Not sure if you have started your Instrument training....but thought I would pass along some comments for you and other aspiring instrument students.
One suggestion (opinion) I would pass along is to do your homework and "interview" your flight school and flight instructor candidates on their take on IFR training.
Speaking only on experience from our PTS in the US, or as I often refer to the "Not so Practical Test Standards". I feel the FAA PTS has some flaws so I would strongly encourage you to see what your potential flight school will offer in the way of "practical Instrument Survival".
Here is my problem with the FAA PTS...essentially the FAA PTS is (in my opinion of course) is training guys and girls how to fly a light training helicopter in the IFR environment as if they were in an airplane! Yes, any good CFI-I will cover the Helicopter IFR regulation differences but here is my point! Helicopter pilots are not dying because they forget which holding pattern entry to make. NO! They are dying (in many cases) because of inadvertently entering IMC conditions (IIMC)
So, to continue with my point(s) I am all for teaching basic instrument flying, the various approaches and all the neat gee-whiz stuff BUT make sure your instructor is teaching you real world Inadvertent IMC recovery procedures. I realize the PTS requires the proficiency of "unusual attitudes recovery" but does your flight school and your CFI-I have a policy/procedure in place when/if you accidentally fly into clouds during one of your "simulated/hood sessions"?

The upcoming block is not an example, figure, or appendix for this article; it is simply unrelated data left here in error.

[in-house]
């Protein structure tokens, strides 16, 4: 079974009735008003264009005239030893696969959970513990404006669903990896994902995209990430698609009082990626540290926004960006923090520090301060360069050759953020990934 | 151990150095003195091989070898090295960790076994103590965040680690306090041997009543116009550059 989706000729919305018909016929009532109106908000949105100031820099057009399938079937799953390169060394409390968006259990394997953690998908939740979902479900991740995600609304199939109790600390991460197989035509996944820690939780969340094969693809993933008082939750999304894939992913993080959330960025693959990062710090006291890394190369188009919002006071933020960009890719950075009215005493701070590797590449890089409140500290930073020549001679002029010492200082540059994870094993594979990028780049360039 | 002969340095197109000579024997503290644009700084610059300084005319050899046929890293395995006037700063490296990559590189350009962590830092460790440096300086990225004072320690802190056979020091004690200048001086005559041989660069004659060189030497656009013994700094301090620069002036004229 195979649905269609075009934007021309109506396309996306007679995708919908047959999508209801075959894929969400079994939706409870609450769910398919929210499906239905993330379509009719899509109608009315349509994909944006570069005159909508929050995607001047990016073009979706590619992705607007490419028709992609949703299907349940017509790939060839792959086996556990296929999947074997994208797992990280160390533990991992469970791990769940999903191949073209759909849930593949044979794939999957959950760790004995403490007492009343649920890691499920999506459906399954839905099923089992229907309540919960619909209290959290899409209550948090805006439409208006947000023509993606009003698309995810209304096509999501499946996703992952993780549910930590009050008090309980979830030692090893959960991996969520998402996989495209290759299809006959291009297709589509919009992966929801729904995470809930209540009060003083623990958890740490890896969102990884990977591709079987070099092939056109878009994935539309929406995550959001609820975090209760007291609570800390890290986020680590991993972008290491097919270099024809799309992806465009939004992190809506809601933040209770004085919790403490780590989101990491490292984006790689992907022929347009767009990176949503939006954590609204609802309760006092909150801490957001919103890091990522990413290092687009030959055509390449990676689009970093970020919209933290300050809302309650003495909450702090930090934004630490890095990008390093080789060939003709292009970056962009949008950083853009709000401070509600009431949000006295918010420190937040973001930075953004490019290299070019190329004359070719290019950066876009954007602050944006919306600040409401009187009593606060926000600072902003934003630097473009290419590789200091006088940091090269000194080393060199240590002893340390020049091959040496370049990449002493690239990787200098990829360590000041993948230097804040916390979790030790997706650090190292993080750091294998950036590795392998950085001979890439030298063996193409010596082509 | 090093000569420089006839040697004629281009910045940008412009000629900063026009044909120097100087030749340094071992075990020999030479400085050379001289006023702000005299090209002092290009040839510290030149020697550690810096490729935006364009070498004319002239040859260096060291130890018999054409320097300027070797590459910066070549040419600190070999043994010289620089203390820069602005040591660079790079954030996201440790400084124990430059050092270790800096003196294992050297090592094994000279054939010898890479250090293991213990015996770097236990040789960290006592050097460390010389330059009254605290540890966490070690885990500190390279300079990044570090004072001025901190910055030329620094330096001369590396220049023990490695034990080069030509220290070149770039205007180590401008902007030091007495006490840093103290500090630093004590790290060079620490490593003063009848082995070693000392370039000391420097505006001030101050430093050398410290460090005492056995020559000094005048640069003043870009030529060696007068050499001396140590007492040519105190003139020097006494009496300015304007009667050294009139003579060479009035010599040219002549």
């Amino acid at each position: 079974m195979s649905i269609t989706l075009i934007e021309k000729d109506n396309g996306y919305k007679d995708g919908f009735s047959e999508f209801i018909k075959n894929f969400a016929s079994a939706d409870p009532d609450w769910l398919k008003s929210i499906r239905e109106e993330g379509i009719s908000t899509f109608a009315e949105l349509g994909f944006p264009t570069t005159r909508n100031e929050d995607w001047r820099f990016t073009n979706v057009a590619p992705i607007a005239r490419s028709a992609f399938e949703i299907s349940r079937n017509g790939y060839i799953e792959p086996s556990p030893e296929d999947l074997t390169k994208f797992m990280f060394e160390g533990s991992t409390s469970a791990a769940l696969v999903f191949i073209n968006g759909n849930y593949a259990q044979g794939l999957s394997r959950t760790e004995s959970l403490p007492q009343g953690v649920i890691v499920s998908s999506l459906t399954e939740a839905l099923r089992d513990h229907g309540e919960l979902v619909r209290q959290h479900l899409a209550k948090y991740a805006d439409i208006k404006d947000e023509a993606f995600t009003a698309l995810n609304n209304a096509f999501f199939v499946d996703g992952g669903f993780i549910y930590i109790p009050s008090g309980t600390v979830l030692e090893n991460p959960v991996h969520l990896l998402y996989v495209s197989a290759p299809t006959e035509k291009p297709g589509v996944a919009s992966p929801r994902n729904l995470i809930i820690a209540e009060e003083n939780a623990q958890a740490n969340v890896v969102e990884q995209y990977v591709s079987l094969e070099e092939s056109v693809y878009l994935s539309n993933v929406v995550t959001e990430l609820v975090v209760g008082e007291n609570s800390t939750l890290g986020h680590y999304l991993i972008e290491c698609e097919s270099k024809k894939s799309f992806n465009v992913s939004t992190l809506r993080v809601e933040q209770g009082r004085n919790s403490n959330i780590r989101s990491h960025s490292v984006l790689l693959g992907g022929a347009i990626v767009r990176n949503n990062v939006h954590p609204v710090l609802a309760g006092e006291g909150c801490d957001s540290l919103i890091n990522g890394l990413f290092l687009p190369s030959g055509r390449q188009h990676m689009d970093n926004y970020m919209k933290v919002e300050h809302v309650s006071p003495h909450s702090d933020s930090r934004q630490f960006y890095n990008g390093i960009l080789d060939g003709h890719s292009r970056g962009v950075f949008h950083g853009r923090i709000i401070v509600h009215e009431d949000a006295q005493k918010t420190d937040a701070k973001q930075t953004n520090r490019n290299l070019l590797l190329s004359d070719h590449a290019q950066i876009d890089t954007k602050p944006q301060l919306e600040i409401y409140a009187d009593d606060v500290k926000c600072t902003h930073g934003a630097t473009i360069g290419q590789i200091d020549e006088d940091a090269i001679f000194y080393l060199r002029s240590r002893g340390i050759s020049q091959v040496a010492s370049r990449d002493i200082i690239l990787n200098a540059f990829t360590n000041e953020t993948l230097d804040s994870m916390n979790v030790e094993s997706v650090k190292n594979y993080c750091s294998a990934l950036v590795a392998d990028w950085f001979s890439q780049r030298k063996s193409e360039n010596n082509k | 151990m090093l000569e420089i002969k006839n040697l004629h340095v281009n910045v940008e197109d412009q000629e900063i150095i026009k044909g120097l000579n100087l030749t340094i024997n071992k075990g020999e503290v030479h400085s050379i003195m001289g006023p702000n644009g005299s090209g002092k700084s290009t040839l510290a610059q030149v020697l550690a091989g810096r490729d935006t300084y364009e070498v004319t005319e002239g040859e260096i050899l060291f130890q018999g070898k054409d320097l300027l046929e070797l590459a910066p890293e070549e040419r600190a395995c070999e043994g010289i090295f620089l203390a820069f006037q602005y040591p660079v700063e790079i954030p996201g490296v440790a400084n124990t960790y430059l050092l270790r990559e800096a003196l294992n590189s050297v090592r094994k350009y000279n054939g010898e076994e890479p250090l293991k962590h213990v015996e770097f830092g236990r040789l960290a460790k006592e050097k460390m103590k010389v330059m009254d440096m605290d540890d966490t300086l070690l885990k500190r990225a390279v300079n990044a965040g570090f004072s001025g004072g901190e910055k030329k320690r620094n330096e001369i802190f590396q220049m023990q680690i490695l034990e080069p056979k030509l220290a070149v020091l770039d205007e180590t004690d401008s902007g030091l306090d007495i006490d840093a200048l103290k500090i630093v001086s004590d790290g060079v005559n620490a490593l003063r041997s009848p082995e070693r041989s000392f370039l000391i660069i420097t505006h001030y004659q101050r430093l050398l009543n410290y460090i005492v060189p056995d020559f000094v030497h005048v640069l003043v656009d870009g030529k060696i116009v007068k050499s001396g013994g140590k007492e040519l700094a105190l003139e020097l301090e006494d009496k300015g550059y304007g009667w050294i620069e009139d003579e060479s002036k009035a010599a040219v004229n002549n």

In the event of an I-IMC is "Attitude, Heading and Torque (or manifold) drilled and practiced routinely? Does your school and instructor have established "emergency escape routes" and know who they will talk to at the appropriate time? If you haven’t already I strongly encourage you to go get some flight time in an airplane in ACTUAL instrument conditions. The "hood" is good (especially hood time at night) but nothing is like the real thing. And experiencing the real thing the first time by "accident" in a helicopter is not good.
At one of my day jobs I am fortunate to work for one of the air medical companies that trains and preaches I-IMC procedures until you are blue in the face.
I'm not implying that you should slack off on your FAA/PTS studies but what I am saying is make sure you prepare yourself for an I-IMC encounter, something in my opinion the FAA PTS doesn't do a good job of preparing us for. I can tell you from experience that the logical process of AVIATE, NAVIGATE and COMMUNICATE has been preached for years and IT WORKS! I’m living proof!
All the best to you and others pursuing that instrument ticket!